This is the second edition of the Mountain Memories series for Supercars.com. Kicking off the countdown to this year’s Repco Bathurst 1000, we celebrate the long-held tradition of camping at the Great Race and hear the untold stories of Mount Panorama.
Gary Noble has camped at Bathurst since 2006, his site is 1546 in The Paddock.
My whole family goes to Bathurst each year, my son, his wife, and their kids go as well.
My son and I were the original ones, then my wife tagged along, and then my other son joined along the way.
I think the first one that my son and I went to was in 2006, and we only missed the one year when COVID stopped camping.
We have three sites in The Paddock, and we are right beside where Chaz Mostert’s and Mark Winterbottom's parents camp too.
We just say hello to them, we try to be polite but not daggy and hang off their side, but you just say hello.
That's a major part of the whole Bathurst experience, you can camp beside people that have million-dollar setups, or you can be staying there with just a swag on the ground, and everyone talks and gets on.
Like many dedicated campers, Noble’s annual pilgrimage to the Repco Bathurst 1000 has become a family tradition.
I grew up as a tiny kid, in the early 1970s watching Bathurst on television.
I remember watching Peter Brock and Alan Moffat, and I suppose it was ingrained in me.
Then when I got the opportunity to go, it just became a family tradition.
We are a bit of a bunch of diehards.
It's something that is a part of our family that we have to do, and we love it. Just the whole experience.
I still get excited when I come over the hill.
Every time I drive into Bathurst and see the sign at the top of the hill and see the flags, my heart starts going, it's just an experience.
I reckon everybody, no matter whether you like car racing or not, should do it.
It’s the whole Aussie camping experience.
People from all walks of life getting on, putting up with whatever the weather is because it's always either windy or snowing or you're hot or cold.
Noble’s first Bathurst 1000 in 2006 was one of the most emotional in the Great Race’s history. The biggest crowd ever seen at Mount Panorama witnessed Craig Lowndes honour his mentor, the late Peter Brock, in victorious style.
I remember lots of iconic memories on track.
I remember Fabian Coulthard’s enormous rollover right at The Chase in 2010.
He rolled about seven or eight times at The Chase, right in front of us.
That was an unbelievable experience watching that. Of course, you don’t like watching accidents, but that was a big moment.
The year that Brock died, the atmosphere at the race is something I’ll always remember.
The emotion, you can't describe.
Because of the emotion and because it was that transition period from the old school Bathurst camping, which was known to be really rough, particularly up the top of the mountain, and becoming more of a family environment.
At that time, there were enormous numbers of police. I can remember the police helicopters, and SWAT teams running around because there was just so much emotion at that event.
The Noble family has camped at The Paddock for nearly 15 years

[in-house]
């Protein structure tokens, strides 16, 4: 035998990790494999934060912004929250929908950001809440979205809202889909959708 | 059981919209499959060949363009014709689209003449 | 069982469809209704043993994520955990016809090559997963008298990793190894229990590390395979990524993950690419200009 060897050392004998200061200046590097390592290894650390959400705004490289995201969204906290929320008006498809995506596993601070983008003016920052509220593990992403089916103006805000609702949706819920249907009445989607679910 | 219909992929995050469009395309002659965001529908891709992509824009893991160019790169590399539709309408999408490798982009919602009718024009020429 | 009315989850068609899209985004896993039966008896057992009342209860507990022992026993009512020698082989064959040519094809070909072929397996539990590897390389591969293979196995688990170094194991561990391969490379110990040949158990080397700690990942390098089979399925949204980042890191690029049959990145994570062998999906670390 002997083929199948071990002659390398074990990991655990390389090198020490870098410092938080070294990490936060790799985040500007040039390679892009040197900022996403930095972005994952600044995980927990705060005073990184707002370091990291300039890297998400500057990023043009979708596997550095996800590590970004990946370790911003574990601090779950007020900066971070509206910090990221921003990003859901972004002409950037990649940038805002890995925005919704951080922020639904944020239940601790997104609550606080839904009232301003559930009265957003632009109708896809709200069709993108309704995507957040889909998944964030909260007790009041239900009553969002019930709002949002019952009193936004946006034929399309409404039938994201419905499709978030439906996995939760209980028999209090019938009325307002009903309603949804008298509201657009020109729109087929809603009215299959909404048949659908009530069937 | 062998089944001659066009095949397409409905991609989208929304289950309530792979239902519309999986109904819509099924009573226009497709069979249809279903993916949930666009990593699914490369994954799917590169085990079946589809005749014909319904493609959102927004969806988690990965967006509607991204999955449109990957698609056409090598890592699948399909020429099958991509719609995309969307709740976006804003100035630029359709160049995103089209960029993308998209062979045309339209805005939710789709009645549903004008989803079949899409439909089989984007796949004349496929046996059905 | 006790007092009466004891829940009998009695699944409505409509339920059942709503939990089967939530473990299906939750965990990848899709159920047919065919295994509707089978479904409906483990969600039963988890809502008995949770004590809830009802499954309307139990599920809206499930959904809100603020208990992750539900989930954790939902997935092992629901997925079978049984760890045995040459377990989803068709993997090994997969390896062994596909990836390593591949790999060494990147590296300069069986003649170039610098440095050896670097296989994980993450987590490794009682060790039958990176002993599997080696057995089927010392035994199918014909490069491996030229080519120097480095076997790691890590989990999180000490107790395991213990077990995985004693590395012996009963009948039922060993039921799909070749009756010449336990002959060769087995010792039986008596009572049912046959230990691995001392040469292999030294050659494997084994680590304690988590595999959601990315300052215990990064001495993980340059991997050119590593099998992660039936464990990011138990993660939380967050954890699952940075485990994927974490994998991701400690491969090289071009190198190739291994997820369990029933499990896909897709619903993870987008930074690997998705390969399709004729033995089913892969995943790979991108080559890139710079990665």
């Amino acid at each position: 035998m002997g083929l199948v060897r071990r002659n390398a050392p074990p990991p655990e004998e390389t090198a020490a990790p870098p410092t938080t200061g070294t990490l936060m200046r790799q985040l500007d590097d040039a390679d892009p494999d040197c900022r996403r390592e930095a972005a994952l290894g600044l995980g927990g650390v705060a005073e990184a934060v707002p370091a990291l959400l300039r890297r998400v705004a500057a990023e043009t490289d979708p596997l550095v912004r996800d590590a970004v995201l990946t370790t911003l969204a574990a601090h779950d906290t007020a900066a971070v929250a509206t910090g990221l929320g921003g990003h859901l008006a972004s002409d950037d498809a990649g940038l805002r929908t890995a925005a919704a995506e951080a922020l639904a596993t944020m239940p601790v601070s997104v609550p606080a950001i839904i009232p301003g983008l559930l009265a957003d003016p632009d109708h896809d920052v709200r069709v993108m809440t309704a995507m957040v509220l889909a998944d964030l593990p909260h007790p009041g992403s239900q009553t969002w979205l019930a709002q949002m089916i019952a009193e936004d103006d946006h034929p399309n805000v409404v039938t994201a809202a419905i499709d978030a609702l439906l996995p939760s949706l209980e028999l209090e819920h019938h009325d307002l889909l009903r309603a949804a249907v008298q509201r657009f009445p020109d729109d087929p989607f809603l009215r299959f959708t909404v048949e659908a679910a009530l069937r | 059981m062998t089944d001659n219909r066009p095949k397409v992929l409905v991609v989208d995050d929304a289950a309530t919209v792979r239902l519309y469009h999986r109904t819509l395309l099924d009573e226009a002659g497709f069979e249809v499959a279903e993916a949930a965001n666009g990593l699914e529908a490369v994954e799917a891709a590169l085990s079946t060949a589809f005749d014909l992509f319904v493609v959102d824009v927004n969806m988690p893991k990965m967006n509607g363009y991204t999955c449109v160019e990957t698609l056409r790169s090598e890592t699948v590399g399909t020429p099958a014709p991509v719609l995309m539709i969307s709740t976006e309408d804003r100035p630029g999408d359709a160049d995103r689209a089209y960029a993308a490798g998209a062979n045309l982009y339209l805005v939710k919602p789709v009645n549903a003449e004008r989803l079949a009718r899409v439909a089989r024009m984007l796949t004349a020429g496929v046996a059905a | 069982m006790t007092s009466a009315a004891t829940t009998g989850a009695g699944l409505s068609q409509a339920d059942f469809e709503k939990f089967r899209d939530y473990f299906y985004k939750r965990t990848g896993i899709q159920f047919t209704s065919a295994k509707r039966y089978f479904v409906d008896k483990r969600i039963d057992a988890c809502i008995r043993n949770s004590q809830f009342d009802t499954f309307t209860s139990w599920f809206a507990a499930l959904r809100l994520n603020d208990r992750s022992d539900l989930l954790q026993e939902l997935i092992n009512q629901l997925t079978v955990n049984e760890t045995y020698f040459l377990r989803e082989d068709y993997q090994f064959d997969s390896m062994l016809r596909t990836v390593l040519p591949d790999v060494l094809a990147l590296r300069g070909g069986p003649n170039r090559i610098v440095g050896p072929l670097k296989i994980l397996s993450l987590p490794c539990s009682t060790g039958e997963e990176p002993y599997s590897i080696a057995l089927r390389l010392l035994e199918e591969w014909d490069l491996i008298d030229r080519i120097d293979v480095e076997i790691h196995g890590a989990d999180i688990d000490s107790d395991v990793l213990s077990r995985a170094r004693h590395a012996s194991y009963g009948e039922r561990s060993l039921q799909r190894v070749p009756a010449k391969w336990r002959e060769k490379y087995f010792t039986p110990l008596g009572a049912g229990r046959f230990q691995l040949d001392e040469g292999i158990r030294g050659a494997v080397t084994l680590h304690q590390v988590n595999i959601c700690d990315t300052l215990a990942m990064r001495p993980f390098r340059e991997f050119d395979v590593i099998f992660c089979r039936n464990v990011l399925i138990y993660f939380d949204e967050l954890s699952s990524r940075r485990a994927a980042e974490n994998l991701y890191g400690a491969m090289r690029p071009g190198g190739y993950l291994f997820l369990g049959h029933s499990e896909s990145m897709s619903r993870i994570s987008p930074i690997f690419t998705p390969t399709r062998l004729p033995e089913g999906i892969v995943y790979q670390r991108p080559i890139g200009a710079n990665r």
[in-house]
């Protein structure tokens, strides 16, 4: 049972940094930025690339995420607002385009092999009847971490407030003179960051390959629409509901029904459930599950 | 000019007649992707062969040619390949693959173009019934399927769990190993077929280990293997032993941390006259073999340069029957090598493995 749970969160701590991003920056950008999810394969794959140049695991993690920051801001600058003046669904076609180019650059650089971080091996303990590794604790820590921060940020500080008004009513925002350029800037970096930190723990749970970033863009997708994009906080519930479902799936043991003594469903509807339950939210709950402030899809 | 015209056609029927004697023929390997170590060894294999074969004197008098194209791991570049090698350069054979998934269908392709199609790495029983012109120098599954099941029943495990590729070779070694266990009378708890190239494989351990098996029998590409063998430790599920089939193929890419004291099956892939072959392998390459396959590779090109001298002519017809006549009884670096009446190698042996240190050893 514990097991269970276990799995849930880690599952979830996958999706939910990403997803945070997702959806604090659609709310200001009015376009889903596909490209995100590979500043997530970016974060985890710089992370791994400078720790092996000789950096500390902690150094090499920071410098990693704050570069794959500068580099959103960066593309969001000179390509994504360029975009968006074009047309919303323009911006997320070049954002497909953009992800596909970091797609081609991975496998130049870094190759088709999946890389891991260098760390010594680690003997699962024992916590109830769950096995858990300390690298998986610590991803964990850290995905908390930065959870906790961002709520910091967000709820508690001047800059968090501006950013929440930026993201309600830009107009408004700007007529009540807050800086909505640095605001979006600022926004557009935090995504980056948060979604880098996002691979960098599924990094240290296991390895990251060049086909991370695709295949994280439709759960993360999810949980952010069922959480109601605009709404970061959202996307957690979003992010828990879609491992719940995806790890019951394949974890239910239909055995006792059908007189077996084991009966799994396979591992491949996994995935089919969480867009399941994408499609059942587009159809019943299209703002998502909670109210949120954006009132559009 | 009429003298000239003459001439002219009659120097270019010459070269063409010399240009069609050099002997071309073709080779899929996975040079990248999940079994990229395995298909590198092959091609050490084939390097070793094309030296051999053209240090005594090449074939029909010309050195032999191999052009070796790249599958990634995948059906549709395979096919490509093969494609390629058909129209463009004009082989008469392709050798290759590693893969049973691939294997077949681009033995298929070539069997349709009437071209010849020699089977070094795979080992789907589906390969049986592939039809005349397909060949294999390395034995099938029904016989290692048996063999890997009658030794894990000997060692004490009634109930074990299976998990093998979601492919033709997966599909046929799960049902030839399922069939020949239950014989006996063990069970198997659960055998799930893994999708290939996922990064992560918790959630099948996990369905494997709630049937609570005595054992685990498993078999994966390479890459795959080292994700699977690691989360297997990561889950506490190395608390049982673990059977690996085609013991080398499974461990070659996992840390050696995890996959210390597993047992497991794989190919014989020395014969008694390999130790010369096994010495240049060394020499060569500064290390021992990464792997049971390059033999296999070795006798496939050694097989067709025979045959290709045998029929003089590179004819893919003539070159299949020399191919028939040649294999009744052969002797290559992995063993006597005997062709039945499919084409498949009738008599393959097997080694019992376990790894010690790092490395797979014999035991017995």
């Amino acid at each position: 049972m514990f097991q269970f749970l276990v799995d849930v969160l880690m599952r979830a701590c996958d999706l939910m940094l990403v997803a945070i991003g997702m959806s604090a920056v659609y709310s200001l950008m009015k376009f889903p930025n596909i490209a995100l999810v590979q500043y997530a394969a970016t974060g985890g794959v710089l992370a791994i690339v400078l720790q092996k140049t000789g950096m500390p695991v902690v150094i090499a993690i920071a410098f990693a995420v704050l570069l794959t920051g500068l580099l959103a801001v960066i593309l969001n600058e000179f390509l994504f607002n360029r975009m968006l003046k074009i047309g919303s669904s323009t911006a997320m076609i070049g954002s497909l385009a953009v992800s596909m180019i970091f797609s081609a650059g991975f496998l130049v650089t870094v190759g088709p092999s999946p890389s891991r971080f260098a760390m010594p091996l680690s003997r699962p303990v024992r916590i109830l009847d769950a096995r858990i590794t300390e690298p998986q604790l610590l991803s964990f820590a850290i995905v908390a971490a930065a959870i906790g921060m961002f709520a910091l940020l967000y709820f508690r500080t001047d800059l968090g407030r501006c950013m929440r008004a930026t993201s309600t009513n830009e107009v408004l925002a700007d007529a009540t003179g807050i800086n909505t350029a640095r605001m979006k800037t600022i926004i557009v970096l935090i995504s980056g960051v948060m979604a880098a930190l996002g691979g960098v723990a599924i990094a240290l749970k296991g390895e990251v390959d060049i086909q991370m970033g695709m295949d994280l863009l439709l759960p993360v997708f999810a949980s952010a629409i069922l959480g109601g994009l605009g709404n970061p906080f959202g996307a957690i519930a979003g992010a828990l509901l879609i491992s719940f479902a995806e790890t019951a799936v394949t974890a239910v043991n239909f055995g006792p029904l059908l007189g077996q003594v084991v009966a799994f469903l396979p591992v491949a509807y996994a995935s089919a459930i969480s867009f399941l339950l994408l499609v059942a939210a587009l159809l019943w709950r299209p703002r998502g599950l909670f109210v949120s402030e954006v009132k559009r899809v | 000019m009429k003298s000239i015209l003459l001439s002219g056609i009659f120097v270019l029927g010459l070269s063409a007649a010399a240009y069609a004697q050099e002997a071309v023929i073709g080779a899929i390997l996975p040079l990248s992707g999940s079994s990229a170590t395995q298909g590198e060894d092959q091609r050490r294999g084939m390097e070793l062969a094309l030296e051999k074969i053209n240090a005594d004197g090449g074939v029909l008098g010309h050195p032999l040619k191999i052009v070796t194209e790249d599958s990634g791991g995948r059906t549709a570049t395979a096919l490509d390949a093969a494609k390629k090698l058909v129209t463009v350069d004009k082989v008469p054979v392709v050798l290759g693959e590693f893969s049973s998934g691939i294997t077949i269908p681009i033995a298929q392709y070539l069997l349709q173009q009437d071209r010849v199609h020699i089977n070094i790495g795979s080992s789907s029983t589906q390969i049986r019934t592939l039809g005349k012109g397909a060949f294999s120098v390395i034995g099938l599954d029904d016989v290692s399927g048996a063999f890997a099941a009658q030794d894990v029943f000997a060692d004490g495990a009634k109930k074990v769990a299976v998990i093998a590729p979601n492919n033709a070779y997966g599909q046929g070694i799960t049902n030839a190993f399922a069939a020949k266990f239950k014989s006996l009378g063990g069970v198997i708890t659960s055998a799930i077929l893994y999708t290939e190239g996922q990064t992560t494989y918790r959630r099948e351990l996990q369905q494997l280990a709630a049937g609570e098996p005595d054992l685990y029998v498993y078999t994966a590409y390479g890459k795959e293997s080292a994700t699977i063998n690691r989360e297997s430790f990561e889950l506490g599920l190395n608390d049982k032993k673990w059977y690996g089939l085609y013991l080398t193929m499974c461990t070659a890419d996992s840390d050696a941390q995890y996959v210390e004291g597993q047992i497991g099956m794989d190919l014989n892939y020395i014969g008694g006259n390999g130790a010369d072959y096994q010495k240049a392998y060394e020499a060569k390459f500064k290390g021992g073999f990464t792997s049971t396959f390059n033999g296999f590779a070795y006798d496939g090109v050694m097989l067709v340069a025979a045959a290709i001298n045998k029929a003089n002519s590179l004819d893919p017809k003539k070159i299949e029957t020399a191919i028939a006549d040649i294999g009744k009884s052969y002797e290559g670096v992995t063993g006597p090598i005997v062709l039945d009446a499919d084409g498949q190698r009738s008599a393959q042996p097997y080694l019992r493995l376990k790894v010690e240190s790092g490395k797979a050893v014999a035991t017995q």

That was really iconic.
For us, on a personal level, my son was young at the time, in his mid-teens.
He has Asperger's, which is a form of autism.
He was going through this really terrible time, and I took him to Bathurst, and it was a really important bonding moment for us.
It was a really difficult weekend for us, we had this really old Ute, that we converted to gas, and it had a terrible time going up and down the mountains to get there, it was conking in and out.
When we eventually got there and joined our group, they had all Dick Johnson's team in the tent with us and Dick Johnson's daughter.
That blew us away, to have members of an iconic team being in average people's camps, just to say hello.
Despite the hardship we were facing as a family at the time, going to the mountain was something we had to do, and we had to come back and do it again.
Now we have done it ever since.
Proving that camping can be accessible for all, Noble and his family have camped at The Paddock for nearly 15 years.
My wife has a rare condition called Ehlers Danlos Syndrome.
It's a physical disability, she has had probably around 60 surgeries and she’s had two strokes.
It means that she's used a wheelchair a lot of the time throughout her life.
In a Bathurst 1000 context, I can remember the first year we went camping, we weren’t in our current sites but over behind the Rydges hotel.
It rained and rained and trying to get a wheelchair in and out of the areas wasn’t fun.
But the volunteers were just unbelievable in terms of their support.
My wife doesn’t use a wheelchair at the moment, but there was a service that we used a few years ago that would come and pick people with disabilities up from their camping sites and drive them to where they needed to be.
They would pick us up at our site inside The Paddock and drive us down to where the bus stop was so that we could get the bus to go up to the top of the mountain.
Or drive us to the viewing platform, down the corner near Murray’s, that sort of thing.
There is pretty good support for people with disabilities.
Making the trip from Queensland each year, Noble believes the 1000km journey to Mount Panorama is just as important as the Great Race itself.
The major part not only for Queenslanders but for people from all over Australia is the drive, it is a real journey to get there.
One of the iconic parts is driving to Mount Panorama.
It is a highlight for us.
The Kelly brothers used to do it too, they would drive an old caravan up from country Victoria.
It represents what the Bathurst 1000 is about for everyone.